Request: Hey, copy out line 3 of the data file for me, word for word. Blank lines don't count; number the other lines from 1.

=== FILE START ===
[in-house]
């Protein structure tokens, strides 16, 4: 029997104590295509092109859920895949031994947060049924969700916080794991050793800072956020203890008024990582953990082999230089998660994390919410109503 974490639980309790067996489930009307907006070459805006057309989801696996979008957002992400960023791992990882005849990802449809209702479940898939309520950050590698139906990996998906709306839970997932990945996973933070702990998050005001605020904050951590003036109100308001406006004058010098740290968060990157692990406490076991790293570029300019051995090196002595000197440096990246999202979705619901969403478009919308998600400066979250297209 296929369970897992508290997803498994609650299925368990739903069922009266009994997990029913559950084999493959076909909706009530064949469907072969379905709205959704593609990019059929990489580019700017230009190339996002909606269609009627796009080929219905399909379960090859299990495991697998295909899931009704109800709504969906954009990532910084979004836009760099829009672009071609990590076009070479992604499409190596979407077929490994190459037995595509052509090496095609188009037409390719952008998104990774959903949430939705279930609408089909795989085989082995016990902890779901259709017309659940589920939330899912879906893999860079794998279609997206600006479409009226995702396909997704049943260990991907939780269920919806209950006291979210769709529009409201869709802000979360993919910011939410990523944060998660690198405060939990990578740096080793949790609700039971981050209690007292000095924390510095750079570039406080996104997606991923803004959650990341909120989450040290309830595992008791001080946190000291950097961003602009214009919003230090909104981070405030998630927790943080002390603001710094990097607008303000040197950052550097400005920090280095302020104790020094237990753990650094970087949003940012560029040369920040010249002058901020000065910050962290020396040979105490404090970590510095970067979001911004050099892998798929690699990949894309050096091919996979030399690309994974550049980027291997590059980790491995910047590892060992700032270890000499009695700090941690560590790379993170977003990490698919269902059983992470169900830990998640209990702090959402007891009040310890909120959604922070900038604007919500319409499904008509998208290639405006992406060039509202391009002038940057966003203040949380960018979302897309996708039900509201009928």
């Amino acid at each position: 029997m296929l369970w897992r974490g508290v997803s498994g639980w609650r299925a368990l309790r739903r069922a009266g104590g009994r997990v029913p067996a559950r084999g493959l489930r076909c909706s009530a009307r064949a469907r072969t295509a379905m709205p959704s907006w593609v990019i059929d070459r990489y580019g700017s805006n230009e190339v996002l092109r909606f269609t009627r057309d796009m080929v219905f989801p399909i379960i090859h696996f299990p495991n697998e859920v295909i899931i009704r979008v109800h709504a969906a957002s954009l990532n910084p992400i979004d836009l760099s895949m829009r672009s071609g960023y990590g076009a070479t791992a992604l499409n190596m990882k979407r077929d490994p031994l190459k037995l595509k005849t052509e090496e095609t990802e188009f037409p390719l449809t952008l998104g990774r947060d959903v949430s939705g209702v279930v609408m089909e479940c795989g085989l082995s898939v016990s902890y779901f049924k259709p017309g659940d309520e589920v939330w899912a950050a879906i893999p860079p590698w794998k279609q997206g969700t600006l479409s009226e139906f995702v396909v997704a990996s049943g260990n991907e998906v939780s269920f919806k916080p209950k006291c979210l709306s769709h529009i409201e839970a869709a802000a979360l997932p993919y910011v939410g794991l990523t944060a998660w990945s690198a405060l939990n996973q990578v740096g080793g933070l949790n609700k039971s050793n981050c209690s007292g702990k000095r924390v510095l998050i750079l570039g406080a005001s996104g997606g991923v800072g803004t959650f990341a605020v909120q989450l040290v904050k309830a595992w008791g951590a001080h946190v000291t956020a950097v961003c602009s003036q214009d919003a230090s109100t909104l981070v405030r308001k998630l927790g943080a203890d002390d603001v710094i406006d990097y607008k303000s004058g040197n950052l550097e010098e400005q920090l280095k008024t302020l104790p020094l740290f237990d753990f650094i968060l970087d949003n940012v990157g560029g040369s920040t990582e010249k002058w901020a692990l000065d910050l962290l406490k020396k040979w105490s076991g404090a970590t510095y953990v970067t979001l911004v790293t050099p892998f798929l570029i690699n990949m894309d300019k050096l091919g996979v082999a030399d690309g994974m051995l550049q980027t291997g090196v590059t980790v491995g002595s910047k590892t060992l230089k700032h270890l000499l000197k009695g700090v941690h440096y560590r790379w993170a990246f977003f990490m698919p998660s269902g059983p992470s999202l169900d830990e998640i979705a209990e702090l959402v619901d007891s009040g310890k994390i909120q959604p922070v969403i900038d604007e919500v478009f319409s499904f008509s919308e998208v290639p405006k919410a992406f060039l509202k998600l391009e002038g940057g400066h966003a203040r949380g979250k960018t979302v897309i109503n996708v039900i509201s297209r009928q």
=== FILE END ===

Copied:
């Amino acid at each position: 029997m296929l369970w897992r974490g508290v997803s498994g639980w609650r299925a368990l309790r739903r069922a009266g104590g009994r997990v029913p067996a559950r084999g493959l489930r076909c909706s009530a009307r064949a469907r072969t295509a379905m709205p959704s907006w593609v990019i059929d070459r990489y580019g700017s805006n230009e190339v996002l092109r909606f269609t009627r057309d796009m080929v219905f989801p399909i379960i090859h696996f299990p495991n697998e859920v295909i899931i009704r979008v109800h709504a969906a957002s954009l990532n910084p992400i979004d836009l760099s895949m829009r672009s071609g960023y990590g076009a070479t791992a992604l499409n190596m990882k979407r077929d490994p031994l190459k037995l595509k005849t052509e090496e095609t990802e188009f037409p390719l449809t952008l998104g990774r947060d959903v949430s939705g209702v279930v609408m089909e479940c795989g085989l082995s898939v016990s902890y779901f049924k259709p017309g659940d309520e589920v939330w899912a950050a879906i893999p860079p590698w794998k279609q997206g969700t600006l479409s009226e139906f995702v396909v997704a990996s049943g260990n991907e998906v939780s269920f919806k916080p209950k006291c979210l709306s769709h529009i409201e839970a869709a802000a979360l997932p993919y910011v939410g794991l990523t944060a998660w990945s690198a405060l939990n996973q990578v740096g080793g933070l949790n609700k039971s050793n981050c209690s007292g702990k000095r924390v510095l998050i750079l570039g406080a005001s996104g997606g991923v800072g803004t959650f990341a605020v909120q989450l040290v904050k309830a595992w008791g951590a001080h946190v000291t956020a950097v961003c602009s003036q214009d919003a230090s109100t909104l981070v405030r308001k998630l927790g943080a203890d002390d603001v710094i406006d990097y607008k303000s004058g040197n950052l550097e010098e400005q920090l280095k008024t302020l104790p020094l740290f237990d753990f650094i968060l970087d949003n940012v990157g560029g040369s920040t990582e010249k002058w901020a692990l000065d910050l962290l406490k020396k040979w105490s076991g404090a970590t510095y953990v970067t979001l911004v790293t050099p892998f798929l570029i690699n990949m894309d300019k050096l091919g996979v082999a030399d690309g994974m051995l550049q980027t291997g090196v590059t980790v491995g002595s910047k590892t060992l230089k700032h270890l000499l000197k009695g700090v941690h440096y560590r790379w993170a990246f977003f990490m698919p998660s269902g059983p992470s999202l169900d830990e998640i979705a209990e702090l959402v619901d007891s009040g310890k994390i909120q959604p922070v969403i900038d604007e919500v478009f319409s499904f008509s919308e998208v290639p405006k919410a992406f060039l509202k998600l391009e002038g940057g400066h966003a203040r949380g979250k960018t979302v897309i109503n996708v039900i509201s297209r009928q």